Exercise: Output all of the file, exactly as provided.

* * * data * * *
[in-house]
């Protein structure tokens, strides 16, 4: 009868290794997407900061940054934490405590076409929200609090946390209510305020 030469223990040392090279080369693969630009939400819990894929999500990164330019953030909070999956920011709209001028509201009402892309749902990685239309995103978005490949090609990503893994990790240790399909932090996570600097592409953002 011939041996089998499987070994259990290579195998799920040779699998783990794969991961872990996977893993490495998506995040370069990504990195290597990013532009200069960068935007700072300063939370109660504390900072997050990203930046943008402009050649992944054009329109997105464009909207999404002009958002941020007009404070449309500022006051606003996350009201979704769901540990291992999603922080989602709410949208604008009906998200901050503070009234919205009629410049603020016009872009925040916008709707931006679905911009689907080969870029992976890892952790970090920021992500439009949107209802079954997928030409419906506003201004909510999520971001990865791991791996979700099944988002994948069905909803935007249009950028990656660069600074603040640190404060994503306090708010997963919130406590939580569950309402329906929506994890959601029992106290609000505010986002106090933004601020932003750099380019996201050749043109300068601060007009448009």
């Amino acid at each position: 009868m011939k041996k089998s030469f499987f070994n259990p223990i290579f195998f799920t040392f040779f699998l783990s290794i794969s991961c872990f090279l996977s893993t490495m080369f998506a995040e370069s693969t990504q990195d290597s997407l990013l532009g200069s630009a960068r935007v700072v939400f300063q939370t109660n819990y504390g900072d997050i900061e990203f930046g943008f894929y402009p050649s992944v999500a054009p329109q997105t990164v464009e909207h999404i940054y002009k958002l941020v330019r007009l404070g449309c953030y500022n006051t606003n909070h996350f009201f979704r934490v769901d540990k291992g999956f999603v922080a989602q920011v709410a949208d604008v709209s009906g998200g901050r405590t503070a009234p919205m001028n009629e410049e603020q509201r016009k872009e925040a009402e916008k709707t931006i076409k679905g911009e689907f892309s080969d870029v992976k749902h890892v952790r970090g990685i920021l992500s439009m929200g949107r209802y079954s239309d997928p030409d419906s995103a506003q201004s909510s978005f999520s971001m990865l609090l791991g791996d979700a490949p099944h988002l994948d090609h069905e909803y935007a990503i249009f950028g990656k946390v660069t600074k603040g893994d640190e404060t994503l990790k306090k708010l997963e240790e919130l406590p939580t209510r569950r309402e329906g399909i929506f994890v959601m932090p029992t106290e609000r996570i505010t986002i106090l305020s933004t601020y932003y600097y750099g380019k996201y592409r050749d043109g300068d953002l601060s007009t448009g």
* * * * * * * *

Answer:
[in-house]
């Protein structure tokens, strides 16, 4: 009868290794997407900061940054934490405590076409929200609090946390209510305020 030469223990040392090279080369693969630009939400819990894929999500990164330019953030909070999956920011709209001028509201009402892309749902990685239309995103978005490949090609990503893994990790240790399909932090996570600097592409953002 011939041996089998499987070994259990290579195998799920040779699998783990794969991961872990996977893993490495998506995040370069990504990195290597990013532009200069960068935007700072300063939370109660504390900072997050990203930046943008402009050649992944054009329109997105464009909207999404002009958002941020007009404070449309500022006051606003996350009201979704769901540990291992999603922080989602709410949208604008009906998200901050503070009234919205009629410049603020016009872009925040916008709707931006679905911009689907080969870029992976890892952790970090920021992500439009949107209802079954997928030409419906506003201004909510999520971001990865791991791996979700099944988002994948069905909803935007249009950028990656660069600074603040640190404060994503306090708010997963919130406590939580569950309402329906929506994890959601029992106290609000505010986002106090933004601020932003750099380019996201050749043109300068601060007009448009």
């Amino acid at each position: 009868m011939k041996k089998s030469f499987f070994n259990p223990i290579f195998f799920t040392f040779f699998l783990s290794i794969s991961c872990f090279l996977s893993t490495m080369f998506a995040e370069s693969t990504q990195d290597s997407l990013l532009g200069s630009a960068r935007v700072v939400f300063q939370t109660n819990y504390g900072d997050i900061e990203f930046g943008f894929y402009p050649s992944v999500a054009p329109q997105t990164v464009e909207h999404i940054y002009k958002l941020v330019r007009l404070g449309c953030y500022n006051t606003n909070h996350f009201f979704r934490v769901d540990k291992g999956f999603v922080a989602q920011v709410a949208d604008v709209s009906g998200g901050r405590t503070a009234p919205m001028n009629e410049e603020q509201r016009k872009e925040a009402e916008k709707t931006i076409k679905g911009e689907f892309s080969d870029v992976k749902h890892v952790r970090g990685i920021l992500s439009m929200g949107r209802y079954s239309d997928p030409d419906s995103a506003q201004s909510s978005f999520s971001m990865l609090l791991g791996d979700a490949p099944h988002l994948d090609h069905e909803y935007a990503i249009f950028g990656k946390v660069t600074k603040g893994d640190e404060t994503l990790k306090k708010l997963e240790e919130l406590p939580t209510r569950r309402e329906g399909i929506f994890v959601m932090p029992t106290e609000r996570i505010t986002i106090l305020s933004t601020y932003y600097y750099g380019k996201y592409r050749d043109g300068d953002l601060s007009t448009g």